(xv) configuring said reload device to monitor a predetermined number of retries of steps (ix) through (xii) for a given of said storage medium and, should said retries all fail to yield a determination of said conformance to enter a “disabled” indicator on said storage medium; and,
(xvi) further configuring said reload device to check for a said disabled indicator and if detected, to refuse to load said purse and to display an error message to said holder upon receiving said storage medium.
3. The method of claim 2 wherein:
said payment instructions received in step (iii) include payment issuer information;
said payment instructions are confirmed with said issuer prior to continuing;
should payment be refused by said payment issuer either refusing to continue and notifying said holder.
4. The method of claim 3 wherein said loader loads said value onto said purse according to said payment instructions in all cash increments requested by said holder that are confirmed by said payment issuer.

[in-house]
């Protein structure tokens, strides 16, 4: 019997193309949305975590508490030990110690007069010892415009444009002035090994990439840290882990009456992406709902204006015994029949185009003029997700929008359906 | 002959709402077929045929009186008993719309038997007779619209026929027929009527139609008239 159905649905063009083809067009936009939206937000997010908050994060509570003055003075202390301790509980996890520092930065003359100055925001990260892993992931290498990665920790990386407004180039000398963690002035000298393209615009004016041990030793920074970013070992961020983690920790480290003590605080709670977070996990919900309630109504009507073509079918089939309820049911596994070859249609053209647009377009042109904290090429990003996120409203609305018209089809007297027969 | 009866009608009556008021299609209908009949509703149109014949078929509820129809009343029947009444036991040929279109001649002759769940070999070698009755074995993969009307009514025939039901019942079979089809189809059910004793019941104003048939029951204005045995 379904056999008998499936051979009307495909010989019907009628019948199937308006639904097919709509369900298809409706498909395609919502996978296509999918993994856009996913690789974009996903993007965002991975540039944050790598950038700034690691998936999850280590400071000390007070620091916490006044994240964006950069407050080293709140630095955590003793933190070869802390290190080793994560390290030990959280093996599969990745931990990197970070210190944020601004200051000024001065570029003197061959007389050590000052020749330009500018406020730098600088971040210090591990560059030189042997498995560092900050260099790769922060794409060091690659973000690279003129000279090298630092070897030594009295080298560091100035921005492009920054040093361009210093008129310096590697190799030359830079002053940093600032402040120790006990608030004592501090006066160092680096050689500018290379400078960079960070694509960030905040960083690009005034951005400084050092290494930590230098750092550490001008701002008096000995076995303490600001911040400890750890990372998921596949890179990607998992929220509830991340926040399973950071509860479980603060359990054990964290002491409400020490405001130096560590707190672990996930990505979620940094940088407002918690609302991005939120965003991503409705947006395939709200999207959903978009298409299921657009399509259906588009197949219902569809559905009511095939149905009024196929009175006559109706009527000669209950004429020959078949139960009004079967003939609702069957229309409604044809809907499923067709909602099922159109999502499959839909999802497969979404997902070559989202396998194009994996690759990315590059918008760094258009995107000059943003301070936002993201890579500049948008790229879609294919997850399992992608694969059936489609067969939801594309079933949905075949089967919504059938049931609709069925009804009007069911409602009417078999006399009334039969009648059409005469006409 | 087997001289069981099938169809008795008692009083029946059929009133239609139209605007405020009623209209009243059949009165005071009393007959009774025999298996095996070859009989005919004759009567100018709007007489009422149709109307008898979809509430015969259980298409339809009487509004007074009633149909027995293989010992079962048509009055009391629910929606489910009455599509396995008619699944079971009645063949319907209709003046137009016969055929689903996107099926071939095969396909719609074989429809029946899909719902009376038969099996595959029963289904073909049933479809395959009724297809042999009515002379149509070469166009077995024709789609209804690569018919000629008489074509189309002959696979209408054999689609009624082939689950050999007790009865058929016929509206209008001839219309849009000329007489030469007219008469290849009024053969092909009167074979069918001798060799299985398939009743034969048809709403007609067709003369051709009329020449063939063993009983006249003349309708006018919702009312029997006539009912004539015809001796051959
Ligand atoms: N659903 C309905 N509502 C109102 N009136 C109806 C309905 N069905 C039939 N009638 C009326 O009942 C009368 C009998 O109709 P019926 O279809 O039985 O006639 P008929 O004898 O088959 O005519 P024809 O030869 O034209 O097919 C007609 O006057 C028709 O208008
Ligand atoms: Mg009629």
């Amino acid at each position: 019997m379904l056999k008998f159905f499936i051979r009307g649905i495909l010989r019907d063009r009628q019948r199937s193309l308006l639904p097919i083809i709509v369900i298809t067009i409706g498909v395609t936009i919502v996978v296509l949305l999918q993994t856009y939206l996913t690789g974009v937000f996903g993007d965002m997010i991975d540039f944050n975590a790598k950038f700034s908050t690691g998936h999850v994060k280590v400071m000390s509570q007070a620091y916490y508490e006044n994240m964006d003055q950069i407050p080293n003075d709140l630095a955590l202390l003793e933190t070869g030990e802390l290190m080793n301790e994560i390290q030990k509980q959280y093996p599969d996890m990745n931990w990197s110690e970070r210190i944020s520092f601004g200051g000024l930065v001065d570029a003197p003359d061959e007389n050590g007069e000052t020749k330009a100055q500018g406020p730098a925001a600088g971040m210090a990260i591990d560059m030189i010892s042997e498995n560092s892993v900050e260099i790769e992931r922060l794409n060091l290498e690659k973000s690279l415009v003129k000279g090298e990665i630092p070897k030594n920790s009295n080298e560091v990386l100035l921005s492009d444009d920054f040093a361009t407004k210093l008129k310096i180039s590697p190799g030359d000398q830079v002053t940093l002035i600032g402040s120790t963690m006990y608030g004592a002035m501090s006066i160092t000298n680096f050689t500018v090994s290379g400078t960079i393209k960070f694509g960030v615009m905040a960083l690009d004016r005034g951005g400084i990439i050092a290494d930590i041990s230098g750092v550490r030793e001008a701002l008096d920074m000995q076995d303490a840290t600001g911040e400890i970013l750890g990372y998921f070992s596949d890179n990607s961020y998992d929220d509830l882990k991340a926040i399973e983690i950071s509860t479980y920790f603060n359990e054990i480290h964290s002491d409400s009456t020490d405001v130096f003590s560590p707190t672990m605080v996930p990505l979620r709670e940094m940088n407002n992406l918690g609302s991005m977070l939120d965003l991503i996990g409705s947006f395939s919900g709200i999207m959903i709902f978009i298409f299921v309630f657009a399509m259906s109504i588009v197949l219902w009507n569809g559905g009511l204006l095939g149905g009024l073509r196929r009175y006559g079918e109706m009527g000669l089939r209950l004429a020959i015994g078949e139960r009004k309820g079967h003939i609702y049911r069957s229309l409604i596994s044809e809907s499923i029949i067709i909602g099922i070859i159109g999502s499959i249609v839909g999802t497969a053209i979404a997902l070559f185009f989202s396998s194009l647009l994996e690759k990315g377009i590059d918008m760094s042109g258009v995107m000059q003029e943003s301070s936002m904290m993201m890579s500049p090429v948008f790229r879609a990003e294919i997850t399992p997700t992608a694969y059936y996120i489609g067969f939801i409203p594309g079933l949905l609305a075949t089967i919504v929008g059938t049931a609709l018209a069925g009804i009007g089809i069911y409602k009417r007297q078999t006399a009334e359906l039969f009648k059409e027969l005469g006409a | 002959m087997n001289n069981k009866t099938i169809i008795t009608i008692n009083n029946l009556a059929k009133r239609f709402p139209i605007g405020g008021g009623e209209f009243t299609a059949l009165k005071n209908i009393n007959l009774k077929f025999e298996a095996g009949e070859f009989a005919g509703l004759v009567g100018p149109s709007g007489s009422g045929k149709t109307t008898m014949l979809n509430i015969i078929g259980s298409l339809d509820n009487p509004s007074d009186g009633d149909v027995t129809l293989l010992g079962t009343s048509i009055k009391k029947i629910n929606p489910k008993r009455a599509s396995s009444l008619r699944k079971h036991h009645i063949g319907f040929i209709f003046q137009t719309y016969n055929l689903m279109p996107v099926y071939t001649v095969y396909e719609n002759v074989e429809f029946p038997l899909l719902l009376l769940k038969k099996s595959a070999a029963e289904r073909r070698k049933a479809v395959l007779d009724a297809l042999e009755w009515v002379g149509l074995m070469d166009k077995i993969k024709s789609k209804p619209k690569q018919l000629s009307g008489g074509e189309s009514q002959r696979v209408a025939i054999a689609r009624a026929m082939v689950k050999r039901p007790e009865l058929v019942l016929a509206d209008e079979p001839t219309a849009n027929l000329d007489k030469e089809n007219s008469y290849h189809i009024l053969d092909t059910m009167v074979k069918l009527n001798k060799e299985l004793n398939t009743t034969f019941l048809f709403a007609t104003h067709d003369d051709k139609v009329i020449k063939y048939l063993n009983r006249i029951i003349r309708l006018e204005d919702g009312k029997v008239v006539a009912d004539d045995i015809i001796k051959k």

5. The method of claim 1 comprising operating said reload device only offline and without using cash.
6. The method of claim 1, the value supplier computer being at a location remote from said reload device, comprising running said encryption algorithm using said value supplier computer to generate said One Time Number.
Description
CROSS-REFERENCE TO RELATED APPLICATION

This application is a division of U.S. patent application Ser. No. 10/462,520 filed Jun. 16, 2003, which is incorporated herein by reference in its entirety.

FIELD OF THE INVENTION

This invention relates generally to a low cost means of adding value to portable media such as “smart cards” of microprocessor or encrypted memory types, key fobs, magnetic stripe cards or any other form factor that permits electronic read/write functions that can be used to replace coins in exact change payments of small amounts spent by a consumer.

BACKGROUND OF THE INVENTION

Traditionally, exact change micropayment transactions such as vending machines, pay-for-use laundry machines, pay telephones and public transit access were facilitated through the use of coins. A user would obtain a sufficient number of coins or tokens of the correct denomination to obtain the desired product or service. Bill changers were sometimes provided but are expensive to install and maintain, and are prone to burglary with the result that coins are not generally available to the public at the place where the exact change micropayment transaction is to take place.